John King and Wilma Cannon Fairbank Professor of Chinese Society
Professor of Anthropology, Social Anthropology Program
Tozzer Anthropology Building 308
21 Divinity Ave.
Cambridge MA 02138
(617) 495-7826 | firstname.lastname@example.org
Research and Teaching Interests
Social Studies of Science, Technology, and Medicine; Anthropology of the State, Governance, and Public Policy; Critical Weight Studies; The Politics of Reproduction/ Population/ Life Itself; Gender Studies; Modernity and Globalization; Socialism and Post-Socialism; People's Republic of China, Taiwan, Selected interests in U.S. health and society.
Making War on Fat – and Creating New Kinds of Biocitizens
In all the public talk about how the epidemic of childhood obesity is undermining the nation, the voices of those targeted for fat reduction have gone largely unheard. In Fat-talk Nation, I draw on the narratives of 250 young Californians to uncover the hidden workings and effects of what began as a public health campaign but has now mushroomed into a society-wide war on fat. The book illuminates how the fight against fat seeks to create a new kind of thin, fit biocitizen, and how it conscripts other subjects – the good doctor, the good parent, the good teacher, the good coach – into the campaign. Fat-talk Nation shows how the war on fat has produced a generation of young people who are obsessed with their bodies and whose most fundamental sense of self comes from their size. It argues that attempts to rescue America from obesity-induced national decline are damaging the bodily and emotional health of young people and disrupting families and intimate relationships. The book’s core concepts (biocitizen, biomyth, biopedagogy, bioabuse, biocop, and fat personhood) offer powerful tools for understanding how obesity has come to remake who we are as a nation, and how we might work to reverse course for the next generation.
My newest project, launched in the fall of 2013, explores the emerging epidemic of childhood obesity in the People’s Republic of China. Growing numbers of single kids in China’s cities are overweight or even fat, but does that constitute an epidemic of childhood obesity? Who gets to decide how to label it and what should be done? Again, I’m interested in the science and governance of the heavy body, but the focus this time is on how this newly named epidemic is connecting China to global systems of health governance.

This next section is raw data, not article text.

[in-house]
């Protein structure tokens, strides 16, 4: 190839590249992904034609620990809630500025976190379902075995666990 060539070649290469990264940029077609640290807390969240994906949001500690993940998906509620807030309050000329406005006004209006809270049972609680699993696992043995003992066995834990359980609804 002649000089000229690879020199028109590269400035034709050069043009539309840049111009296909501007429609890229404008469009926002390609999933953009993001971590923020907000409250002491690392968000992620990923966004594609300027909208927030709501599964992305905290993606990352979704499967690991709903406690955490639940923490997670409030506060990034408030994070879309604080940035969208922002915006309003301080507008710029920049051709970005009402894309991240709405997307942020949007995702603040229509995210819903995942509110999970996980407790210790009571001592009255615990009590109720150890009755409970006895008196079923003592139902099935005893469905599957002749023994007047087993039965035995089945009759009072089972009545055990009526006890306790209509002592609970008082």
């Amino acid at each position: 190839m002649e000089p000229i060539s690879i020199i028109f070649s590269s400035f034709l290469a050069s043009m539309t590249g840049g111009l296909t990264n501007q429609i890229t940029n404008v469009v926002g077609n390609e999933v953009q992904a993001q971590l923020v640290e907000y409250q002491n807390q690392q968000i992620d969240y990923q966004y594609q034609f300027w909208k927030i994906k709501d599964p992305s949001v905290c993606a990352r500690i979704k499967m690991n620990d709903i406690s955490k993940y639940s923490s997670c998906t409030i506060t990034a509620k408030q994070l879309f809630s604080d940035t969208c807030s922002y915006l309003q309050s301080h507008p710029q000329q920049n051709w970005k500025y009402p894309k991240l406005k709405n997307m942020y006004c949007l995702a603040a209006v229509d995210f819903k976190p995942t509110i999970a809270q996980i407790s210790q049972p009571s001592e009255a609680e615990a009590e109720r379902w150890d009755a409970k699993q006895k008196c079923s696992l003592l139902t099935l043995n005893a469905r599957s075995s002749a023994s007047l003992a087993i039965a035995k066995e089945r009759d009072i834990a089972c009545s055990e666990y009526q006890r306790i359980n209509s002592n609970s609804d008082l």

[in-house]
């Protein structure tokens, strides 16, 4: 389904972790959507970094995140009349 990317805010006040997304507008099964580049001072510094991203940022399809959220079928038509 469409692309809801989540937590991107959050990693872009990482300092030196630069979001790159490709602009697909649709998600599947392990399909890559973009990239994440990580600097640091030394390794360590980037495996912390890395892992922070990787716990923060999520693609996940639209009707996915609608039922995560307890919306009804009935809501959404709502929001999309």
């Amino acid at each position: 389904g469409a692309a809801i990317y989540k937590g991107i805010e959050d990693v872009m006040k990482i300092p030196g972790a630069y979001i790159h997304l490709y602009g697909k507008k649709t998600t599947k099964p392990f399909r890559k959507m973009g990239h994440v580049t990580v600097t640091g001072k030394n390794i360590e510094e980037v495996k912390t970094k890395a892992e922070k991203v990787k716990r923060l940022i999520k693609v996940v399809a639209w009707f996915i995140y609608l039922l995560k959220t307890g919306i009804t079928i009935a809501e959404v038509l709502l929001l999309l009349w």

Making One-Child Families
This work on public health builds on my earlier research on Chinese projects of social modernity – state efforts to transform China’s “backward masses” into the modern workers and citizens needed to make China a prosperous, globally prominent nation. For many years, my empirical focus was the state’s project to optimize the size and “quality” of China’s population by limiting all couples to one child. Aside from the basic policy of economic reform and opening up, no policy has been more consequential to reform-era China than the one-child policy. Just One Child uncovers the origins of the notorious one-child policy in early reform-era population science and politics. Governing China’s Population (with political scientist Edwin A. Winckler) examines how China has governed its population during the 50-plus years since the Communist revolution of 1949, and with what effects on Chinese society, politics, and global position. Cultivating Global Citizens traces the connections between the state’s massive project to govern its population and cultivate its society, and the nation’s rise to global power.
Just One Child was awarded the 2010 Joseph Levenson Prize of the Association for Asian Studies, the 2010 Rachel Carson Prize of the Society for the Social Study of Science, and Honorable Mentions in the 2010 Senior Book Prize of the American Ethnological Society and the 2009 Gregory Bateson Book Prize of the Society for Cultural Anthropology. Before joining Harvard’s anthropology department, I taught anthropology at the University of California, Irvine and, before that, worked as senior research associate at the New York-based Population Council.
"Fat-Talk Nation: The Human Costs of America’s War on Fat"
Cornell University Press 2015